- Avoid corticosteroid medications for 2-3 weeks prior to the procedure
- Do not take anticoagulation medication like Coumadin/Warfarin, Plavix/Clopidogrel for 5 days before the procedure. (discuss with physician before discontinuation)
- Stop taking non-steroidal anti-inflammatory drugs (NSAIDs), such as ibuprofen, Motrin and Aleve, or arthritis medications such as Celebrex, a week prior to the procedure
- In addition, high doses of some Vitamins and Supplements like Omega 3s can thin your blood so please avoid these
- Drink plenty of fluids the day before and day of the procedure
- You should not have PRP therapy if you have: Abnormal platelet function, Active systemic infection, Active cancer, Low-platelet count, Severe anemia, Hypofibrinogenaemia
During the course of your treatments, notify our staff of any changes to your medical history, health status, or personal activities that may be relevant to your treatment.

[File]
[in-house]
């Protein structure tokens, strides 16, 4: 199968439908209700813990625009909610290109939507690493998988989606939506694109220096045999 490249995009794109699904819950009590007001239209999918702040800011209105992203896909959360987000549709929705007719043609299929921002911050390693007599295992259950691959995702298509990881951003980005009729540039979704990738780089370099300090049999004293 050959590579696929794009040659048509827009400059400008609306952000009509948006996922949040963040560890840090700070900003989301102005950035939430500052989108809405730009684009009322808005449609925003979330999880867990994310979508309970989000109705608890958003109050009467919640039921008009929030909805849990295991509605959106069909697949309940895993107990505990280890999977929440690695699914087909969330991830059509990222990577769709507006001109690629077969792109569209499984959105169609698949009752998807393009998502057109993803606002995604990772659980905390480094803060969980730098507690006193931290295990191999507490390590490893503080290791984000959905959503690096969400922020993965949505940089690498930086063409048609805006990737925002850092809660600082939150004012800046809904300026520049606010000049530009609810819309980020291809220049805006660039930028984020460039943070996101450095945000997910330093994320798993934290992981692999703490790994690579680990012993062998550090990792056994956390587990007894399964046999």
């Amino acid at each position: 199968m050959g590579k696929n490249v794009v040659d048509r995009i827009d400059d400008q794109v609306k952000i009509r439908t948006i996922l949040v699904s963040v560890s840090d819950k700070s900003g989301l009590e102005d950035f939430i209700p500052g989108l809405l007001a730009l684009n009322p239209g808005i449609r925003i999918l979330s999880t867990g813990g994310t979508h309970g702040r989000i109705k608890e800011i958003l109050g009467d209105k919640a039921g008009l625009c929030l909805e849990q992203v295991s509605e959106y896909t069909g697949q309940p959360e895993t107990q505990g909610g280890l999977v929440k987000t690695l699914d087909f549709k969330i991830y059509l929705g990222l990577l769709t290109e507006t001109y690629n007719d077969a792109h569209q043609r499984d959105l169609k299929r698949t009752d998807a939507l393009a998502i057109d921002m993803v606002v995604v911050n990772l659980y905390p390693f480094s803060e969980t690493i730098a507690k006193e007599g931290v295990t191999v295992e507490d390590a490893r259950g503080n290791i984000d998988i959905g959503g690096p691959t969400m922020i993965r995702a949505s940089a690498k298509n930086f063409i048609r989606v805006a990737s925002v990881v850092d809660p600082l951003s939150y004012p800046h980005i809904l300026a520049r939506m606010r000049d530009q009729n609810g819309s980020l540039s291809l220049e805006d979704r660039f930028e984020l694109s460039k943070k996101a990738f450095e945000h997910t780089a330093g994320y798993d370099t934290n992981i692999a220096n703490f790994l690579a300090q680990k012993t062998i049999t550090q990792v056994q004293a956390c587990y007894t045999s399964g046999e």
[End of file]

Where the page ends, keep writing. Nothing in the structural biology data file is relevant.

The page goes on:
Post-Care Instructions after a PRP treatment
What to Expect after Treatment:
Immediately following the procedure, the most commonly reported temporary side effects are soreness, redness, swelling, tenderness, numbness and/or a feeling of pressure at the injection sites and/or treated area(s).
Discomfort/ Pain Management:
Cold gel packs/ice may be gently applied immediately after treatment to reduce swelling if needed. Tylenol and or prescriptions pain medication is recommended if needed for discomfort but avoid NSAIDs such as ibuprofen, Motrin and Aleve.
To Maximize Results and Prevent Complications:
- Keep moving the joint and stretching with gentle active range of motion (AROM) exercises
- Avoid strenuous exercise, heavy lifting, or impact activity for 1 week